Don’t play poker with a drunk woman sporting a gold tooth | Column
by The Press and Standard | June 1, 2019 5:00 pm
Last Updated: May 29, 2019 at 11:30 am
Congratulations, grads! You did it, so take a bow.
Again this year—I know it’s hard to believe—I didn’t get a single invite to address the class of 2019. But I’m not bitter. Today I’ll share, for free and without the sweltering heat, some advice for graduates. You’re welcome.
- Don’t play poker with a drunk woman sporting a gold tooth. It will end badly.
- Be prepared to work hard. The world is not full of nice people just waiting to throw money at you.
- If it seems too good to be true, it is. Period.
- Smoothies sound healthy, but some have all the nutrition of cotton candy. Choose wisely.
- Listen to your gut. We’re all born with intuition, so use it. If your inner voice whispers, “This is not in your best interests,” or, “This guy is a creep,” walk away.
- Not everyone needs to go to college, but everyone needs an education. Never stop learning.
- If anyone—I don’t care if it’s your brother or your best friend—wants you to invest in a “can’t-lose opportunity” that will double your money in six weeks, RUN. Unless his name is Elon or Bezos, you’re going to lose your shirt.
- Working a job you hate and getting wasted every weekend is not your best life. Figure out how to do better.
- Try to make everyone you meet glad they met you.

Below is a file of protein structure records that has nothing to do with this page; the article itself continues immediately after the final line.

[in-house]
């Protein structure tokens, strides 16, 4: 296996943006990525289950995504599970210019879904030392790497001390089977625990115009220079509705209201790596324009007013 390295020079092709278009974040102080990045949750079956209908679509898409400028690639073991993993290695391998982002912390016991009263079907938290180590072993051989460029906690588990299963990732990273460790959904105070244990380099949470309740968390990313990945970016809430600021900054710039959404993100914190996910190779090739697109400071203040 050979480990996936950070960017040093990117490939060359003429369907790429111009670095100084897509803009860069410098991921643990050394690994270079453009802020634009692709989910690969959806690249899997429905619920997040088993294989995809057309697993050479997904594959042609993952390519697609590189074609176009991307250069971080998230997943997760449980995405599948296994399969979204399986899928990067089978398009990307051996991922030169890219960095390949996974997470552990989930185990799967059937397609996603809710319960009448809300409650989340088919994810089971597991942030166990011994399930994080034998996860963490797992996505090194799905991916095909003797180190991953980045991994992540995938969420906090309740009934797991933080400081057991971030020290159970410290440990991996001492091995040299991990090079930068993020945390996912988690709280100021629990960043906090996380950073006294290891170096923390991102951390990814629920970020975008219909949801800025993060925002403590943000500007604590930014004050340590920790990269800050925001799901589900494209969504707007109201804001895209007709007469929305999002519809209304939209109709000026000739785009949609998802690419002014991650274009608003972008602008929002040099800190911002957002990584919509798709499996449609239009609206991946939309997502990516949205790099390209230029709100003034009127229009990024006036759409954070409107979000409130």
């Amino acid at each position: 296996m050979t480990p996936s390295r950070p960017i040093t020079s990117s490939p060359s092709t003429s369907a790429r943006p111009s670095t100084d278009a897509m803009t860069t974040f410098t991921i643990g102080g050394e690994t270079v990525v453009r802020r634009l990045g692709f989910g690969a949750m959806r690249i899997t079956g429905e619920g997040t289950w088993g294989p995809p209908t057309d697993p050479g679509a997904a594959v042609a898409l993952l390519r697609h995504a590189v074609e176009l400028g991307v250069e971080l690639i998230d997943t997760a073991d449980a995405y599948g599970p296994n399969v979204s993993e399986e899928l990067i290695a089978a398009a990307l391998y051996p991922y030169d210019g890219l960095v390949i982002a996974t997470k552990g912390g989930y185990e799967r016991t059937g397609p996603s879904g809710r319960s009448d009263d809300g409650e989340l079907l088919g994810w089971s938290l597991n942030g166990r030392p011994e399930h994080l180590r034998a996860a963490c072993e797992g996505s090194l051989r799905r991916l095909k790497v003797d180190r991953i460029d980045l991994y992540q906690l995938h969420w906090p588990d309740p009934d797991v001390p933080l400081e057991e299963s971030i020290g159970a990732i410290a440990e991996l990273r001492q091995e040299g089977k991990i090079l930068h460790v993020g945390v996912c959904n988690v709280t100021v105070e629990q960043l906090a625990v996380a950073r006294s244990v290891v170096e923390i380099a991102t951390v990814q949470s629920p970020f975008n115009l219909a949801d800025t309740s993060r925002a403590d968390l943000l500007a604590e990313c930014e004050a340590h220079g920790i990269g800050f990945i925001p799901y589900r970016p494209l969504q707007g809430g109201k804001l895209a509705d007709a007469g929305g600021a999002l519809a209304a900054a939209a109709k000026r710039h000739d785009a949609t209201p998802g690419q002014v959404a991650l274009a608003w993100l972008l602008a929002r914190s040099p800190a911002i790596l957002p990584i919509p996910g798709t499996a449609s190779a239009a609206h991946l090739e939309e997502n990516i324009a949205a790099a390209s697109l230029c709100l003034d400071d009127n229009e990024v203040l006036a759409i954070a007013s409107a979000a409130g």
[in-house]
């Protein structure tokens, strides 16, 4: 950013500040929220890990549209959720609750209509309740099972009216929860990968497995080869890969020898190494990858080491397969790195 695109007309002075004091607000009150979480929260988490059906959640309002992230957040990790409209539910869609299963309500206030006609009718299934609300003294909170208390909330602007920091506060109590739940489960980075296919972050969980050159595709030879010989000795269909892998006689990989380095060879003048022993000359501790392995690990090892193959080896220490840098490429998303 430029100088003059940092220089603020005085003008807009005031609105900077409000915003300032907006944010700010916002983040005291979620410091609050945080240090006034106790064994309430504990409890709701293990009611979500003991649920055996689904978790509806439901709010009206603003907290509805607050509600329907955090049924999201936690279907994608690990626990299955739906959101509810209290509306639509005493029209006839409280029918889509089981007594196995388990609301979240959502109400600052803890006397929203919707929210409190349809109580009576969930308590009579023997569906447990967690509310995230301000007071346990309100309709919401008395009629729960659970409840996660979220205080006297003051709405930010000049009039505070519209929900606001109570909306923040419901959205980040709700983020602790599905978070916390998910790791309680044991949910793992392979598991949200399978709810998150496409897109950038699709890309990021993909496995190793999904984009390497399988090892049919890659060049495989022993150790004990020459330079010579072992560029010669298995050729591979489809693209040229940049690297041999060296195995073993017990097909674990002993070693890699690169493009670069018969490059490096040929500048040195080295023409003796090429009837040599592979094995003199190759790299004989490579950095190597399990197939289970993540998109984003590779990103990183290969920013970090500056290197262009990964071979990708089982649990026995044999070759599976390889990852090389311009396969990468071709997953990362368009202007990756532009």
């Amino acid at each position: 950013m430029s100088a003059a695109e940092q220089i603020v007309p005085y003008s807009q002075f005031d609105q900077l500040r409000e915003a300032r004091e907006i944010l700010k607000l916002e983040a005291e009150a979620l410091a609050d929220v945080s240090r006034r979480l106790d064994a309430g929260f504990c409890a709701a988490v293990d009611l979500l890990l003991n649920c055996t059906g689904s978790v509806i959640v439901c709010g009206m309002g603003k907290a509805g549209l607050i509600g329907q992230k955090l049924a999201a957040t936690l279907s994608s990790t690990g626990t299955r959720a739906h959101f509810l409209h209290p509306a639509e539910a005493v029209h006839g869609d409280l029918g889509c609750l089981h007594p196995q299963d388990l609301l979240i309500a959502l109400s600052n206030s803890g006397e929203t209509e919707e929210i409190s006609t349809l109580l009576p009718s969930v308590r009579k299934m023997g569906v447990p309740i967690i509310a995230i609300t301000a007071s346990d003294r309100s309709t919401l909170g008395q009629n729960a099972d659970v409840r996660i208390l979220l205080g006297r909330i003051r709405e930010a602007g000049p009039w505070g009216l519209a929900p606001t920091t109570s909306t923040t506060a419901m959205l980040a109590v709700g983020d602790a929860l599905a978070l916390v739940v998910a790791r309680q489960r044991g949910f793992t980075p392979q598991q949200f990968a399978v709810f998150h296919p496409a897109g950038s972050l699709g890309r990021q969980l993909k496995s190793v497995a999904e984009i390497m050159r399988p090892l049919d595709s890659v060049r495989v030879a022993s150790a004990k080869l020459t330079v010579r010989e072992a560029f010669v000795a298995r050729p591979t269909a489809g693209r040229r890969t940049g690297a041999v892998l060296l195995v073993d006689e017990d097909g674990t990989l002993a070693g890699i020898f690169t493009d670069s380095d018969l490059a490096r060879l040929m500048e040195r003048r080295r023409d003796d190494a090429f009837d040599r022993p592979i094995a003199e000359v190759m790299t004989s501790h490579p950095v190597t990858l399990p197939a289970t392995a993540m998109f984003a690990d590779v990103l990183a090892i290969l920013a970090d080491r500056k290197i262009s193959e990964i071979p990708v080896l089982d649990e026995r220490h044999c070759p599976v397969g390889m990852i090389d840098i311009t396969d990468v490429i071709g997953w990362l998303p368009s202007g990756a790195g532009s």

- Do good, and nine times out of 10, good will come back to you. It’s called karma.
- The corollary to that is, life isn’t fair. You’re going to get disappointed. Your heart will be broken. A friend will let you down. Sometimes you don’t get what you deserve. That’s called “experience.”
- Being cheerful is a choice. Be cheerful. (Unless you’re nervous like me; then just fake it.)
- You do not magically become wise and experienced when you turn 18 or walk onto a college campus. Listen to your elders. They’ve been where you are and they know things you don’t know. All the things, in fact.
- Stay loyal to your old friends, but also make room for new friends–preferably from different places and backgrounds. They will be your portal to new experiences, which leads to a more interesting life.
- Give holistic medicine a try. If Siberian ginseng doesn’t cure a hangover, then you can gulp Advil. Just don’t do hair of the dog, which is stupid: Dogs eat their own upchuck, remember?
I also asked my brother, T-Bob, for his pearls of wisdom:
- Travel as much as you can while you’re young.
- Don’t move to a legal weed state. It’s very hard to get anything done.
- Volunteer your time to help others; the emotional rewards are huge.
- A good credit score is like gold—it can even reduce your car insurance payments.
And now, a few words from the smartest man I know, Widdle Baby:
- Don’t expect a paycheck on Friday if you haven’t worked Monday through Thursday.
- Learn how to cook. Fast food is not your friend.
- Help old people. They’ve paid their dues.
- Playing the lottery is fun, but don’t make it your retirement plan.
- Buy the expensive toilet paper. You’re worth a roll of Charmin.
- Go to church rain or shine, unless you have the flu.
- Stow your phone while you’re on the clock. The boss isn’t paying for your social media addiction.
- Learn how to fix things. (Readers, I must brag: Widdle can tear down an engine; seal a leak; replace water pipes; repair a drone; operate a bulldozer, tractor and chainsaw; assemble Ikea furniture; AND cook like a TV chef. Be like Widdle.)
Julie R. Smith, who doesn’t remember her commencement speaker, can be reached at email@example.com.